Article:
Environment 2.0 is a 3 year project by ImaginationLancaster and FutureEverything exploring new approaches to sustainability and participatory forms of environmental engagement. Its connects creative innovation in mobile and social technologies with the renewed urgency surrounding climate change.
Today’s digital culture promotes an always-on internet that can be accessed anywhere, while on the move. How can free and open source hardware help minimise the environmental burden of the technology we use, and how can thinking about new technologies be harnessed to improve our stewardship of the environment?
More and more people are engaging in the environment and climate change, in creative and often unexpected ways. People are taking positive steps on ground level, showing how in addition to cutting air miles, there are imaginative ways in which you can make a difference.
Historically mankind has seen the environment as a resource to be plundered. As computing shifts into the environment this tendency is extended but also changed, moving away from analogue utilisation of resources to digitisation and computerisation of the environment.
When the world is mapped, tagged and digitised it ceases to be inert raw material and becomes instead navigable, computable and manipulable. With RFID all resources can be tracked, smart materials in construction enable buildings to adapt to changing conditions, and sensor networks enable environmental monitoring. How do these technologies address the idea that we have entered a new ‘Anthropocene’ age, where it is not rivers and seas but human kind that has become the geological force?
The heat has been rising, and now the world is waking up to realities of climate change, long predicted but until now too easy to ignore. The religious zeal on both sides of the debate has left many rooted to the spot. Luckily there are a lot of bright sparks out there, a thousand points of light, wanting to multiply, link up and create a path.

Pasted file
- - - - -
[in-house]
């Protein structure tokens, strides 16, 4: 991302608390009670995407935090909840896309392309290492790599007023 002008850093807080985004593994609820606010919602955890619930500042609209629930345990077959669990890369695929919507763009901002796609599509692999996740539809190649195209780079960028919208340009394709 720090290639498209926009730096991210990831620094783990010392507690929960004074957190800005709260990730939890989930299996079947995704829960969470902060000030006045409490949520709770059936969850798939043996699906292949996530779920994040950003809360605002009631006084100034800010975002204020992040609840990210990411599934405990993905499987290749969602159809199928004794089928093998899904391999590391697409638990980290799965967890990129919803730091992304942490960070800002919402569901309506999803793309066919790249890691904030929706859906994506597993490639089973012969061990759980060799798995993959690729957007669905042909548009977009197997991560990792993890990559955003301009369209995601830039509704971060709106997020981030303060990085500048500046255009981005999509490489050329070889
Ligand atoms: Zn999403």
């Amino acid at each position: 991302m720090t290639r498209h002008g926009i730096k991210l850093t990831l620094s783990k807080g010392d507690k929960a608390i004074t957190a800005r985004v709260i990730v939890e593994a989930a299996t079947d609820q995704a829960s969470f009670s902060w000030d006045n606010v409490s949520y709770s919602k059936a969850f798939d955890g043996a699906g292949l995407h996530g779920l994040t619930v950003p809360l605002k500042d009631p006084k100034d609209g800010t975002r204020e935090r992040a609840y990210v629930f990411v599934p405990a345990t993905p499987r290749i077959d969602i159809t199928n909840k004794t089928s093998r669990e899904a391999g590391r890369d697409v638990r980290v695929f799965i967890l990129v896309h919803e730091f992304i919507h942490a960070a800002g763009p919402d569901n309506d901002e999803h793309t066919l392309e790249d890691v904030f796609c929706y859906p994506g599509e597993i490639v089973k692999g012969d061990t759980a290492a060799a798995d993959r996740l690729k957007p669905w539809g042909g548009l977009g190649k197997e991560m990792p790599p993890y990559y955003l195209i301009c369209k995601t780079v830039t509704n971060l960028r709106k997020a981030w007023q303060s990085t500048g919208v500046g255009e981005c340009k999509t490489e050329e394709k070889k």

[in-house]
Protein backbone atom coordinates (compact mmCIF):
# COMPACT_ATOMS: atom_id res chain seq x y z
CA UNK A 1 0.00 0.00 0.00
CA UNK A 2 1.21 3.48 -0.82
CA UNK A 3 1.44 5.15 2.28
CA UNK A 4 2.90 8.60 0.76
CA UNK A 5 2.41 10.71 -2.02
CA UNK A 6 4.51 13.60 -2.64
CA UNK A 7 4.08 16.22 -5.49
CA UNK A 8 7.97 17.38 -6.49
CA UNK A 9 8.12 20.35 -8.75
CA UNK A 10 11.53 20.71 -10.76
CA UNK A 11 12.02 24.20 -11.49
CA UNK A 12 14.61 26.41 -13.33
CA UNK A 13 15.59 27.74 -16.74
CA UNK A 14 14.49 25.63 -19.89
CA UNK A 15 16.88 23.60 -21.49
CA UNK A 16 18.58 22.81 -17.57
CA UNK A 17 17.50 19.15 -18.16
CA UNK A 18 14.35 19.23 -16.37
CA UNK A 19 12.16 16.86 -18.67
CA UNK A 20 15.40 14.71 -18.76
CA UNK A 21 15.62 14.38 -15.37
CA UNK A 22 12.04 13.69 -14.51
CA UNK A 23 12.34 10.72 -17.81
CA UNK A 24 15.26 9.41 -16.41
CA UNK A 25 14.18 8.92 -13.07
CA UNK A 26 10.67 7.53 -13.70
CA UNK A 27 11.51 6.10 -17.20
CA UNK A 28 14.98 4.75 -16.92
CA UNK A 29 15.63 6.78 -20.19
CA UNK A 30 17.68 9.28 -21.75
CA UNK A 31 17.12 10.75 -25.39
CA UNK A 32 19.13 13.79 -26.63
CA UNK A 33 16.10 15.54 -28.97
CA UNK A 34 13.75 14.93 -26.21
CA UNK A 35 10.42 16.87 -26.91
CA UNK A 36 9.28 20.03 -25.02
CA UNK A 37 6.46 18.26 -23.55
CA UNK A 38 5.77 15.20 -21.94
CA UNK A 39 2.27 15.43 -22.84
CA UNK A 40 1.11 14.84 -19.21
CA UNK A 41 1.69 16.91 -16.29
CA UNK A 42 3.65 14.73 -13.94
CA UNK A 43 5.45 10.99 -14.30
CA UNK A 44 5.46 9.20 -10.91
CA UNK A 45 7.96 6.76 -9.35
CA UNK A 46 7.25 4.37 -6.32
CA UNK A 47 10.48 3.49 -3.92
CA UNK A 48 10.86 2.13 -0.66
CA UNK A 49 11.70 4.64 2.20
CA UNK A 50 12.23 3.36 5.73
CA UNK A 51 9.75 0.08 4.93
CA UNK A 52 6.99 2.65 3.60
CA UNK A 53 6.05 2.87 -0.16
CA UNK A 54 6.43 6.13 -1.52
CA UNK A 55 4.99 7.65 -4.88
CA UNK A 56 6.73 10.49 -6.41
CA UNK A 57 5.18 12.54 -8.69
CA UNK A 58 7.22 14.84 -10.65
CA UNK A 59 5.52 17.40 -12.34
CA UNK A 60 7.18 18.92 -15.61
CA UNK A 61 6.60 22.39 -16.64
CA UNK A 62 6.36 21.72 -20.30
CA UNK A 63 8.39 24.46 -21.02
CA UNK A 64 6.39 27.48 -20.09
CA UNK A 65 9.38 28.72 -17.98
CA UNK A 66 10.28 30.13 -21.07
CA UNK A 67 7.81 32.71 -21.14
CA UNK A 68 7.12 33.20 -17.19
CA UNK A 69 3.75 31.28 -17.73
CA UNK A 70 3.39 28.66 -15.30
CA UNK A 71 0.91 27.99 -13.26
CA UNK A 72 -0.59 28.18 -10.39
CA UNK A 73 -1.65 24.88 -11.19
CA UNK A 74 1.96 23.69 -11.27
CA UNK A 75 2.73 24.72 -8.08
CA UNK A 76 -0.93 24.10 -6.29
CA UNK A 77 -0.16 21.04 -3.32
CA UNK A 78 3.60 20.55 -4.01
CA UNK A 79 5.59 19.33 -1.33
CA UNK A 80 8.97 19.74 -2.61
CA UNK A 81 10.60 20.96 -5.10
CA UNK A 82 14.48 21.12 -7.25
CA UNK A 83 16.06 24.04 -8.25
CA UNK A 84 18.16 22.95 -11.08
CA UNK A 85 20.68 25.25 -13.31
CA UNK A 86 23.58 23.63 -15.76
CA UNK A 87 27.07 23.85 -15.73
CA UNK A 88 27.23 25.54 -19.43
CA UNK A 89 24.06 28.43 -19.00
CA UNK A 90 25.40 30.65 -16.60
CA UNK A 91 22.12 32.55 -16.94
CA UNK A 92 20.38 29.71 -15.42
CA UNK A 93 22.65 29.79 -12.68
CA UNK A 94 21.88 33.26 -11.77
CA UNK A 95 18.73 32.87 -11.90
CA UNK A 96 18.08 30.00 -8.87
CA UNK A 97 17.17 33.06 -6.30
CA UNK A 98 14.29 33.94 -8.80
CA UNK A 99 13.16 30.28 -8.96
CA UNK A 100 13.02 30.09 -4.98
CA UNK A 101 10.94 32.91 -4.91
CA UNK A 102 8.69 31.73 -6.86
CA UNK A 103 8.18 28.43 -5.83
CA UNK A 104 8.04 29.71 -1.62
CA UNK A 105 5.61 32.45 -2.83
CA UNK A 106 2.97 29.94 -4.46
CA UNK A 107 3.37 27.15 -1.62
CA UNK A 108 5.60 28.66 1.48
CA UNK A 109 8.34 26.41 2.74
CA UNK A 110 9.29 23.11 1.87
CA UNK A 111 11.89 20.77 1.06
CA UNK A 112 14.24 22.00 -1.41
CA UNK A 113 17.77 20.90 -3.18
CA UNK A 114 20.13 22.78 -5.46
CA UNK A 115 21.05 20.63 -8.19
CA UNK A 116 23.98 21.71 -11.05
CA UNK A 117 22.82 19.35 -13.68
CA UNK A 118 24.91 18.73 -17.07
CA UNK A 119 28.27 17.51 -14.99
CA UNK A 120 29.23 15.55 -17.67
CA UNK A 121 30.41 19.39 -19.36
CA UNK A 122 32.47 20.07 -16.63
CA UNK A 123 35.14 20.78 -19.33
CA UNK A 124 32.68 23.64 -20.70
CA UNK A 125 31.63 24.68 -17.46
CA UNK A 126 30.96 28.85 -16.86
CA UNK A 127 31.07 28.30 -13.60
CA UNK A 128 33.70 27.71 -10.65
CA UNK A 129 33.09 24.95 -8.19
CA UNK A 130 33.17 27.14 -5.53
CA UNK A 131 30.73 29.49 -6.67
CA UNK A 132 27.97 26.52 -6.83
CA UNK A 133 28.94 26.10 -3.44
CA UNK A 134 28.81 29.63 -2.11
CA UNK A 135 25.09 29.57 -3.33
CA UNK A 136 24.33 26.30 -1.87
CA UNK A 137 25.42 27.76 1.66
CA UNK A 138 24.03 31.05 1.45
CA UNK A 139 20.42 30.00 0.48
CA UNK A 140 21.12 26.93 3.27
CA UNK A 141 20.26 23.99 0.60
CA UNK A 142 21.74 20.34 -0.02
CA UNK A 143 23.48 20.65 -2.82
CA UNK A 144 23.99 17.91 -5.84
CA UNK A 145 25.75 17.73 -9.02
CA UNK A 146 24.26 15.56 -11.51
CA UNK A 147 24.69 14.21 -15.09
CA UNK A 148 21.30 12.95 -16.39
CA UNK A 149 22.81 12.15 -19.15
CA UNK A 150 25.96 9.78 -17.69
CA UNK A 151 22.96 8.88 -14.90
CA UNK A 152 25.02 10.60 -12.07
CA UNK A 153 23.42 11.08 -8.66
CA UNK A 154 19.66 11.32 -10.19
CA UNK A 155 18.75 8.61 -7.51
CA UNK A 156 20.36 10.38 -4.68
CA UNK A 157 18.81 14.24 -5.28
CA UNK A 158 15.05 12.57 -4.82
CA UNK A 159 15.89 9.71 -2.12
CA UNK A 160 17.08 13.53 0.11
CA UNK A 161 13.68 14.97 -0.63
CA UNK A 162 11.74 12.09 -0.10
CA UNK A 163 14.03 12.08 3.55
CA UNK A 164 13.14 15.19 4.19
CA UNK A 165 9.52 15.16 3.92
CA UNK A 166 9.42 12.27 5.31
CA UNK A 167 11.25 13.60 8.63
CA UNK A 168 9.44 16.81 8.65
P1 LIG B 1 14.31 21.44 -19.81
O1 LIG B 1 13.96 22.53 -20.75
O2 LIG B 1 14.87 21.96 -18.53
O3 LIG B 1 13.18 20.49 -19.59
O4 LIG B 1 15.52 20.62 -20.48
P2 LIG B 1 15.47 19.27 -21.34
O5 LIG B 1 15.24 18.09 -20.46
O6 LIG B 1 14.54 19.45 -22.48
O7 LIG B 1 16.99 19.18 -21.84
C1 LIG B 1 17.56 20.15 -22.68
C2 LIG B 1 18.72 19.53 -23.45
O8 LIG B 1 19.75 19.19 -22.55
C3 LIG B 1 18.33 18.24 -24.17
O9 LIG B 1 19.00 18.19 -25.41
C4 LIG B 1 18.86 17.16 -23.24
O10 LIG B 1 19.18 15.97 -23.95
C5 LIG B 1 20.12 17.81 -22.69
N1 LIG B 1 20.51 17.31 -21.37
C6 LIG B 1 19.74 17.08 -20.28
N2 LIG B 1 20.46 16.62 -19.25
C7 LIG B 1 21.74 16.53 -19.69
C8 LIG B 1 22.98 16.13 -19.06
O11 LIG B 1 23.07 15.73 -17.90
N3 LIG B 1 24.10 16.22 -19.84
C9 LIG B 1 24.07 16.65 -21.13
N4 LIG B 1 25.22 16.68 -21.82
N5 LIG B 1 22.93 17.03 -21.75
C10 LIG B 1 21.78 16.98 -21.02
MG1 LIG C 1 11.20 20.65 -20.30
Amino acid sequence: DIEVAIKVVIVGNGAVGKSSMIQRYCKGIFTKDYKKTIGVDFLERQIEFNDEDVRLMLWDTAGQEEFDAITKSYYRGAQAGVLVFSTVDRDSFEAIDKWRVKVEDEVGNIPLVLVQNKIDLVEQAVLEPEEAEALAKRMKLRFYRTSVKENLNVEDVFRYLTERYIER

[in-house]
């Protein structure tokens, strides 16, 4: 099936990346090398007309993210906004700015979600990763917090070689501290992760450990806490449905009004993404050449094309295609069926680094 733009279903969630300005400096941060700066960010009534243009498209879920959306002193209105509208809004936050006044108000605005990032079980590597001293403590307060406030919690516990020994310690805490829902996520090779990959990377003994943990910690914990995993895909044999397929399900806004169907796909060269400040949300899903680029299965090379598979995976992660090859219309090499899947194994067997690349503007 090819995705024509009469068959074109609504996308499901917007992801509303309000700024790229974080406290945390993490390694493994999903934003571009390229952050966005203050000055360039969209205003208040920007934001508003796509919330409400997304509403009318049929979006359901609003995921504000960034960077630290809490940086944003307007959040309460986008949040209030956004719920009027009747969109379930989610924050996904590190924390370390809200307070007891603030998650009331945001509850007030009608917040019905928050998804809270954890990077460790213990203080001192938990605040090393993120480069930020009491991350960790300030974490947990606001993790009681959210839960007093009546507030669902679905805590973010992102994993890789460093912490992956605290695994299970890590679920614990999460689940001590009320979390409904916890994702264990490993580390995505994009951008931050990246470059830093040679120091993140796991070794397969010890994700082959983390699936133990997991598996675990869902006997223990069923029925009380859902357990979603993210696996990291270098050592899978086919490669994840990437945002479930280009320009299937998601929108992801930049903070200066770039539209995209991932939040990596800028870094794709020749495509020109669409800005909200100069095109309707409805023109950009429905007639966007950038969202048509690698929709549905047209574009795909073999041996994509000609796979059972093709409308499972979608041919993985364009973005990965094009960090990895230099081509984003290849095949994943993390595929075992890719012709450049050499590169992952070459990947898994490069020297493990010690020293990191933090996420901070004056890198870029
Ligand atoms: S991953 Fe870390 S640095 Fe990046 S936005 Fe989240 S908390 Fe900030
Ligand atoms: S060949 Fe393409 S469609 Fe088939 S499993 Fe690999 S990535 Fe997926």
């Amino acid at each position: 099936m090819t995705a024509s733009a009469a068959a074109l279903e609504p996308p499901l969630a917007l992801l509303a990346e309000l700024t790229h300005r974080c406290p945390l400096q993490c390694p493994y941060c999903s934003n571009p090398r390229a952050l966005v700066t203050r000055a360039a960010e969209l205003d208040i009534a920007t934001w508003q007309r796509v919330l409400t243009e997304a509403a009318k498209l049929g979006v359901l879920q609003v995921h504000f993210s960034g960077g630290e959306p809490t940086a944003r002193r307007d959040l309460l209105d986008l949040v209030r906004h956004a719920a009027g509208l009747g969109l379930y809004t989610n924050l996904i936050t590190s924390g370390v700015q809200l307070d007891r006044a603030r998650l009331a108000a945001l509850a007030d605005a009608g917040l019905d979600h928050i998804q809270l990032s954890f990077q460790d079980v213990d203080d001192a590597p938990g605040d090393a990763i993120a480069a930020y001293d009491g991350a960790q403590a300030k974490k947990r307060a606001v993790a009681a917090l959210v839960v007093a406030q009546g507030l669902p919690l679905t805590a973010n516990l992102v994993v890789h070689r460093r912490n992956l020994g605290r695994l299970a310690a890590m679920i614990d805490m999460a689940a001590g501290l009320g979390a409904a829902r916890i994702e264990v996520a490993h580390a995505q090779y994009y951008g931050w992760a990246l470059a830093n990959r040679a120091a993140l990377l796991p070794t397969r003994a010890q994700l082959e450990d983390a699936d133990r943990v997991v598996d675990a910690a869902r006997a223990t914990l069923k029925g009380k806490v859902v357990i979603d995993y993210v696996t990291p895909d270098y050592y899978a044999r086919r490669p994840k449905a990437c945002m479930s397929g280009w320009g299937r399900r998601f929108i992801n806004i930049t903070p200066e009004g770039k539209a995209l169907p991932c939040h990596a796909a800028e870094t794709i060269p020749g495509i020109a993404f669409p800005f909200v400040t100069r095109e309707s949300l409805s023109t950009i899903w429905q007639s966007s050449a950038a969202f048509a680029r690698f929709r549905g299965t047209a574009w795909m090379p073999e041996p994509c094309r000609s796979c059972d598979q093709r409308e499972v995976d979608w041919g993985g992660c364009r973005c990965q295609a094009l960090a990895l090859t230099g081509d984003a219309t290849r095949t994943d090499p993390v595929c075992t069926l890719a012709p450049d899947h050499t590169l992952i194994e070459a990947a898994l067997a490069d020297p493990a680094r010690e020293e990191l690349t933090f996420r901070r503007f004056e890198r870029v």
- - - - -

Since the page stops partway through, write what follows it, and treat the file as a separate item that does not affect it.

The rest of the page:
Conference Sessions at Futuresonic 2007
During the Futuresonic 2007 a series of conference sessions and an art commission were presented exploring the Environment 2.0 theme.
The first public Environment 2.0 event was a conference panel discussion and a commissioned artwork from LoVid at the Futuresonic 2007 festival in May 2007.
The conference event chaired by Drew Hemment involved a cross section of speakers on the sustainability of future arts and technologies, connecting Futuresonic’s interest in mobile and social technologies with the new urgency surrounding climate change.
Eric Paulos from Urban Atmospheres at Intel Research introduced Participatory Urbanism, which provides mobile phones with “super-senses” so that everyday citizens can join together to monitor environmental change.
Stef van Dongen presented an electricity-generating dancefloor, whereby the more people dance, the more energy they produce.
Shaun Fensom, Chair of Manchester Digital and founder of Poptel, was asked to explore “how green is the internet,” in response to an email circulating about the carbon footprint of avatars in the Second Life virtual world.
The artwork was NEAR=FAR (So Near and Yet So Far Away). The artists LoVid (Tali Hinkis and Kyle Lapidus) sent cardboard cut out avatars of themselves to the festival instead of flying from New York. In an installation in Manchester, UK, flat 2D abstract video is viewed through a lo-fi binocular tube constructed from cardboard, while LoVid’s Tali Hinkis and Kyle Lapidus are themselves represented by life-size cardboard cut-outs covered in printed colour scans of the artists dressed in VideoWear.
FutureEverything (formerly Futuresonic) is taking steps to reduce the environmental impact of the festival, starting with a study of the carbon footprint of the Futuresonic 2007 festival, undertaken in collaboration with the Manchester-based Tyndall Centre for Climate Change Research and Creative Concern, and a series of projects which highlight social and environmental impact of future arts and technologies.
We start with the recognition that the carbon footprint of the festival must include the travel of all people attending the event, not just the energy used at events or in organising the festival.
It is misleading to claim that any festival that claims to be ‘international’ (ie. has large numbers of international visitors) can be carbon neutral. The first step is to acknowledge we are carbon addicts. Then we can try to do something about it.